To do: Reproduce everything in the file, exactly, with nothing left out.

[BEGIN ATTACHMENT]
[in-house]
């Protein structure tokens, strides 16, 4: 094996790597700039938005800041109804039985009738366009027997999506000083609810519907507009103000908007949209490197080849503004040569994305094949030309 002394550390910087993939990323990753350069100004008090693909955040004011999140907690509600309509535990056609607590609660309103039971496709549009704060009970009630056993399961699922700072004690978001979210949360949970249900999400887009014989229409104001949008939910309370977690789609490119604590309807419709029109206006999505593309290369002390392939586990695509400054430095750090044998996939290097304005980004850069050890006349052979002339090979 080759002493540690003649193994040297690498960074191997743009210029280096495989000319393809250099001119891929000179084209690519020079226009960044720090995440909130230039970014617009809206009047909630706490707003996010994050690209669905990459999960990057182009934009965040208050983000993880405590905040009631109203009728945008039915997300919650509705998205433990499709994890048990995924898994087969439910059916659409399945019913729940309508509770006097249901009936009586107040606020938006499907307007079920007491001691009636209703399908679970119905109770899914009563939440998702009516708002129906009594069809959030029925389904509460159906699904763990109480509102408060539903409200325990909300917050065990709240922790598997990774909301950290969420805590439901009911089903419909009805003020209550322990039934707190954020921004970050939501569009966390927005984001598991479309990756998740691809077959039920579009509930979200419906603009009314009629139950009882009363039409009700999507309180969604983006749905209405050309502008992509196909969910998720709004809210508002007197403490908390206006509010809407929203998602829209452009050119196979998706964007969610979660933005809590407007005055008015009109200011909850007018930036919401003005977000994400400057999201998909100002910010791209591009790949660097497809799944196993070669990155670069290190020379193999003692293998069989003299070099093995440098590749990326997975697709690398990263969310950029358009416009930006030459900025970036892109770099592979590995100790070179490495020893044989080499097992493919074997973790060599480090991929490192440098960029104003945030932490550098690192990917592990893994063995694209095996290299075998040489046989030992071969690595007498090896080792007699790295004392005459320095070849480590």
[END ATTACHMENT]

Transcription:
[in-house]
């Protein structure tokens, strides 16, 4: 094996790597700039938005800041109804039985009738366009027997999506000083609810519907507009103000908007949209490197080849503004040569994305094949030309 002394550390910087993939990323990753350069100004008090693909955040004011999140907690509600309509535990056609607590609660309103039971496709549009704060009970009630056993399961699922700072004690978001979210949360949970249900999400887009014989229409104001949008939910309370977690789609490119604590309807419709029109206006999505593309290369002390392939586990695509400054430095750090044998996939290097304005980004850069050890006349052979002339090979 080759002493540690003649193994040297690498960074191997743009210029280096495989000319393809250099001119891929000179084209690519020079226009960044720090995440909130230039970014617009809206009047909630706490707003996010994050690209669905990459999960990057182009934009965040208050983000993880405590905040009631109203009728945008039915997300919650509705998205433990499709994890048990995924898994087969439910059916659409399945019913729940309508509770006097249901009936009586107040606020938006499907307007079920007491001691009636209703399908679970119905109770899914009563939440998702009516708002129906009594069809959030029925389904509460159906699904763990109480509102408060539903409200325990909300917050065990709240922790598997990774909301950290969420805590439901009911089903419909009805003020209550322990039934707190954020921004970050939501569009966390927005984001598991479309990756998740691809077959039920579009509930979200419906603009009314009629139950009882009363039409009700999507309180969604983006749905209405050309502008992509196909969910998720709004809210508002007197403490908390206006509010809407929203998602829209452009050119196979998706964007969610979660933005809590407007005055008015009109200011909850007018930036919401003005977000994400400057999201998909100002910010791209591009790949660097497809799944196993070669990155670069290190020379193999003692293998069989003299070099093995440098590749990326997975697709690398990263969310950029358009416009930006030459900025970036892109770099592979590995100790070179490495020893044989080499097992493919074997973790060599480090991929490192440098960029104003945030932490550098690192990917592990893994063995694209095996290299075998040489046989030992071969690595007498090896080792007699790295004392005459320095070849480590």